Opponents of charter schools maintain that they siphon off the top-performing students and essential financial resources, that the schools are racially and ethnically imbalanced. The data from countless studies contradict those claims.
The majority of students who enroll in charter schools are among the lowest performers in their public schools and more than two-thirds qualify for free or low-cost lunches. The schools typically receive only 60% of the funds allotted per pupil and sometimes have to make up the difference in costs out of pocket. Virtual schools offer online classes that have lowered the costs without compromising their effectiveness. Student demographics are similar to those of traditional public schools.
The 2014 Center for Research on Education Outcomes study on charter schools was analyzed by the RAND Corporation, a think tank whose employees donate almost exclusively to Democrat candidates. It found that students in New York who remain in charter schools through 8th grade score 30 points higher in math than their traditional public school counterparts, a finding that was repeated across the country but buried in the report.
The CREDO study on LAUSD found that 48% of the students in Los Angeles charter schools scored significantly higher in reading than their counterparts in traditional public schools and 44% higher in math. The charter students gained, on average, one full year of progress as a result of the substantial number of days added to their school year and more rigorous curriculum. The results were similar to those of Catholic schools. Liberal politics similarly biases a number of the unfavorable published studies of charter schools and conceals their highly successful record nationwide. It also accounts for much of the public opposition to them.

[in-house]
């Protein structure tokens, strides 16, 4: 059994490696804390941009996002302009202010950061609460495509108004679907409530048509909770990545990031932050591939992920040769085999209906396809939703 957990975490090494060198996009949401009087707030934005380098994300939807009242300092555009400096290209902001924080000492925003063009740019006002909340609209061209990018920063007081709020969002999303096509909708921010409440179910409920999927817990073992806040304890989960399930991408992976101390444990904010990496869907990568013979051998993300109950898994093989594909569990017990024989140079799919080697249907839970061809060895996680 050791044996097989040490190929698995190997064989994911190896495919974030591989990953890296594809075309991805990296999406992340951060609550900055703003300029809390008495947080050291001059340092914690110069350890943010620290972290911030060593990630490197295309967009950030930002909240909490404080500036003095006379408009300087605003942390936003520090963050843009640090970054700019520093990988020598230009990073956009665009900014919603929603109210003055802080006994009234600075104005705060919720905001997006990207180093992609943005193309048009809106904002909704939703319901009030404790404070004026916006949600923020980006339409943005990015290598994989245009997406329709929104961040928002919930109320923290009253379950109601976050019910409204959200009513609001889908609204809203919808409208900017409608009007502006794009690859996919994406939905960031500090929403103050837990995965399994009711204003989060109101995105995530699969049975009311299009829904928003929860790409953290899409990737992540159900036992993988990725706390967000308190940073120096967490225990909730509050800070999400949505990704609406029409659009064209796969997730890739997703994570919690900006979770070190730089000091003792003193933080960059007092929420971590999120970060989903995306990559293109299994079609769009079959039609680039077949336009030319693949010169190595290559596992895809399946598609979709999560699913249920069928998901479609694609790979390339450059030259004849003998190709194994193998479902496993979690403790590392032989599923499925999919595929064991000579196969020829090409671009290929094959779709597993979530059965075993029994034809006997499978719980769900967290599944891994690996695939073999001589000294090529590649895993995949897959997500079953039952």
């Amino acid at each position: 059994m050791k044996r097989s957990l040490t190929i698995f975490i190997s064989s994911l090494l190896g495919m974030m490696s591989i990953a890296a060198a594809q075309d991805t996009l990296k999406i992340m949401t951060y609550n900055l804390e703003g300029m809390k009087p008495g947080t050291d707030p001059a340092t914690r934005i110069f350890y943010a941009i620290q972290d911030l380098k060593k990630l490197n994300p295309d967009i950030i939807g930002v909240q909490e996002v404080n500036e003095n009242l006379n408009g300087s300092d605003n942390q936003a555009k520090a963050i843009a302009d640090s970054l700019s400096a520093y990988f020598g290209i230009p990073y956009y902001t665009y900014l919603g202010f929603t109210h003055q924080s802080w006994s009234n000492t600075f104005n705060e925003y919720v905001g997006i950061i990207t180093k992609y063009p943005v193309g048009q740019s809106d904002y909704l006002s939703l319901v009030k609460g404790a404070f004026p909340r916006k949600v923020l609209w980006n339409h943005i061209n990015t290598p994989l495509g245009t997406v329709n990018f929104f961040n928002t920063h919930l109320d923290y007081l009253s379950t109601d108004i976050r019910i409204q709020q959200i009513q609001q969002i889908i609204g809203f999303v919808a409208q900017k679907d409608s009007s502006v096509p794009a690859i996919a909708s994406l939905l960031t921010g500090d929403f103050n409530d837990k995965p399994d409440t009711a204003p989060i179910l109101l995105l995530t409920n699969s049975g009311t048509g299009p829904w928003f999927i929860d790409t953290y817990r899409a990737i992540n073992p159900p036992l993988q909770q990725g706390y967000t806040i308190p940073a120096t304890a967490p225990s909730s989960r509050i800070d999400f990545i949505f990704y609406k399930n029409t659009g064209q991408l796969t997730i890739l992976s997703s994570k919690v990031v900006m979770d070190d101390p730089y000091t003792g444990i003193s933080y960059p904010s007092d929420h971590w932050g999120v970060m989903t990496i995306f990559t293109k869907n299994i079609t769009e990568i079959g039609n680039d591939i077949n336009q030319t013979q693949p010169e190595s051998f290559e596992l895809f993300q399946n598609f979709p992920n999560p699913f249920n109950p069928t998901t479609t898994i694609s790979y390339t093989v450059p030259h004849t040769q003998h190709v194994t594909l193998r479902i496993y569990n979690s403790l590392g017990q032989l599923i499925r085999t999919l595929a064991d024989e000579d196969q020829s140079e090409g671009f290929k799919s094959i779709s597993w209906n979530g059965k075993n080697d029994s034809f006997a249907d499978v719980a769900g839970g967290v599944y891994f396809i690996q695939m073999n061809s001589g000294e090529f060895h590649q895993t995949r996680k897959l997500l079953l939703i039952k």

The application process itself is deliberately made arduous. Each school must submit a detailed proposal which includes five-year financial projection, cost analysis, governance code, disciplinary guidelines and grievance protocols among a list of other requirements. The application for Coney Island Prep’s charter totaled 1800 pages!
The proposal must be approved by an authorizing agency. In California, the local school district grants the charter. Its denial can be appealed to the state. Opposition from the teachers’ unions, anti-charter activist groups and school superintendents has stifled many fine prospective charter schools. Orange County is ranked among the most hostile to charter schools.
Of the 1043 charter schools in California, 130 are in San Diego County, 60 in Santa Clara County but only 27 in Orange County, known to be hostile to them. Although federal legislation supports their creation and ballot Proposition 39 specifically endorsed an equal share of resources budgeted for education, union opposition has successfully thwarted both.